Can someone PLEASE show me how to represent the following formula in Audulus block form? I have made a programmatic HPF VST/AU module out of this code, but for the life of me, I cannot seem to wrap my head around the application of it using the VISIBLE BLOCK nodes in the library…I think maybe I’m just not a conceptual transformation person, or maybe I’m just too dumb lol. Either way, someone please help me…

I really envy your way to see through the murky depth of conceptual transformation, where I see just a big blur. I was like this for a long time with instantiators in the realm of OOP, but have recently come to understand (after 100 different ways of reading and thinking about) it when someone new explained it in a way I finally could wrap my head around.

Can you explain the logic of how that becomes what you made? I don’t understand what the values of a0 and a1 are supposed to be. I am trying to picture how all of this works. How would it look or what would the difference be if you used expression nodes? That is what I was trying to do, and getting lost. The addition and multiplication nodes are a little obscure for my brain, and so I try to avoid using them.

Take your time getting back to me. I am sure you have more important things going on than educating a DevOps engineer who should know how to translate programmatic logic into something more simplistic (seemingly, anyway). I know it’s Valentine’s Day and just cuz my date bailed on me doesn’t mean this stops being a romantic night out for everyone else.

My sympathies for your unexpected solo evening. In the diagram you posted, the triangles represent gain nodes which are essentially just multiplications. The a0 and a1 inputs represent the gain of their respective node. Without further information I have no idea what the actual values are supposed to be. The diagram and code you posted don’t actually specify a value. The Sigma icon at the right side is a summing node which adds its inputs together. The diagram uses x(n) to represent the current sample and x(n-1) for the previous sample. They are both just values from the audio buffer. y(n) represents the output sample. For Audulus we can obtain the previous sample by using the unit delay node (z-1). So the diagram basically says, "Take the current sample multiplied by a0 and the previous sample multiplied by a1 and add them together to get the output.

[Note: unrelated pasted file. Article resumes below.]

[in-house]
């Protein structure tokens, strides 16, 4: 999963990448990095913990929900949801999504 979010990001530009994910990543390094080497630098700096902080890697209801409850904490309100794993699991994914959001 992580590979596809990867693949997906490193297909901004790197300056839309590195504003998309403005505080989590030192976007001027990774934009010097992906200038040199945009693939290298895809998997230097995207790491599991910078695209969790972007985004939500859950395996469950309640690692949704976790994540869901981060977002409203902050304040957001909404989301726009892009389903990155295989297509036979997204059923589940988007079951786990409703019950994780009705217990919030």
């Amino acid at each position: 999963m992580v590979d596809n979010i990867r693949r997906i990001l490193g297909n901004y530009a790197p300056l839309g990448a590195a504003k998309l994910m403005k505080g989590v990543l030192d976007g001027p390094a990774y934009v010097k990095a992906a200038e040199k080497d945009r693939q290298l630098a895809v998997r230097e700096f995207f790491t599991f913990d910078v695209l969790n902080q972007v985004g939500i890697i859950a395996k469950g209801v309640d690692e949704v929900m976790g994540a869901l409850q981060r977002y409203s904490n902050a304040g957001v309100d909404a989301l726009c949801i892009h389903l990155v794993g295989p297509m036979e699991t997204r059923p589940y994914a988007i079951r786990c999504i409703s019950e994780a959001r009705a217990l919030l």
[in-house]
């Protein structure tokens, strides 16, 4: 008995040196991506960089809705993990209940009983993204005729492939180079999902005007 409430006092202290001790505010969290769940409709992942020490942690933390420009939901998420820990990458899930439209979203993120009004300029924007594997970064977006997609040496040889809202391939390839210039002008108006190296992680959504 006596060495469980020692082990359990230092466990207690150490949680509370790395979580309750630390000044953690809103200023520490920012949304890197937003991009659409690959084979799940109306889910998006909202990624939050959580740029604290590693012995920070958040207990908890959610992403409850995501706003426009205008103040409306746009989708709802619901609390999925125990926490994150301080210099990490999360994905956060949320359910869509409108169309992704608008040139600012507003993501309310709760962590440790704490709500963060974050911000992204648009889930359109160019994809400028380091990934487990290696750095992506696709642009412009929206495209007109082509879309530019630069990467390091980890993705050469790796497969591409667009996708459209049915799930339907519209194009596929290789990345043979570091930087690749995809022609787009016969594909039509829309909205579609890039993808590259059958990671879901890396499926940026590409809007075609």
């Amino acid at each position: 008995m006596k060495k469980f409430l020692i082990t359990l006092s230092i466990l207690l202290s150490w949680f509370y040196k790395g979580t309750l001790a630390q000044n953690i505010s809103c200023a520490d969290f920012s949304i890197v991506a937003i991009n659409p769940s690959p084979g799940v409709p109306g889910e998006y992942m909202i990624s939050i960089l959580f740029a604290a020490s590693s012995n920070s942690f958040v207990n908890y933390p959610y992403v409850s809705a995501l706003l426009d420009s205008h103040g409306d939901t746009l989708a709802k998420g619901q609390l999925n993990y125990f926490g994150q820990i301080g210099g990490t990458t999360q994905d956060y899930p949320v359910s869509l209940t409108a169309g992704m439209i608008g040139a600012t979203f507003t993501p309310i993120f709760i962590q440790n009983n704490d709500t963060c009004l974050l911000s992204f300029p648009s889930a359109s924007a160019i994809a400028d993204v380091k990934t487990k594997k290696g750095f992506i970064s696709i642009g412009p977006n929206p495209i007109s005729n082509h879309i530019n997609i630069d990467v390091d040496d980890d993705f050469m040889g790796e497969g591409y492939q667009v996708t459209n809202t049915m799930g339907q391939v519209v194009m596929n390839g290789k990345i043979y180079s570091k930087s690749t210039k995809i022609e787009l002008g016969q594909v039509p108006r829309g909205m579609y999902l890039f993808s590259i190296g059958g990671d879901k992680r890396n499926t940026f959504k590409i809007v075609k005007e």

The diagram represents a class of digital filter referred to as a FIR or finite impluse reponse filter. Since we only use the current and previous sample it is a first order filter. Assume for the moment that a0 and a1 are 0.5. You would end up with `y(n) = x(n)/2 + x(n-1)/2`

. So you would be averaging the current sample and the one before to get the output sample. This averaging will smooth the output of the filter and reduce the higher frequencies. By adjusting the value of a0 and a1 you can adjust the amount of smoothing applied and therefore the frequency response. If a0 is 1 and a1 is 0 there will be no smoothing since y(n) will be x(n). Similarly if a0 is 0 and a1 is 1 you will again have no smoothing since the y(n) will be x(n-1) or the original waveform delayed by one sample. For the filter to have unity gain a0 + a1 = 1. The cutoff frequency will be lowest when a0 = a1 = 0.5.

This is not a particularly good filter design for most audio applications. Although it’s easy to implement, it has significant ripple in the passband. You would probably be better off using the built in low-pass node which is also a first order filter but uses a feedback design rather than a feed-forward one. You can Google FIR filters for more information if you can stand trying to plow through the math.

Thanks so much for taking the time to write a detailed reply! I now have a good starting point for my growing understanding. Your time and patience is VERY much appreciated. You are a wizard of math and synthesis, @stschoen

Glad I could help. Every time I try to help someone else on the forum I learn something new myself. I was sort of familiar with moving-average filters but I didn’t realize how uneven their response was until I started looking on Google while I was answering your question. I have an engineering and computer science background but when I first started with Audulus I was a total beginner as far as audio DSP goes. Most of what I’ve learned has been through trying to answer questions that have come up on the forum, both mine and other’s. As they say, “We’re all in this together.”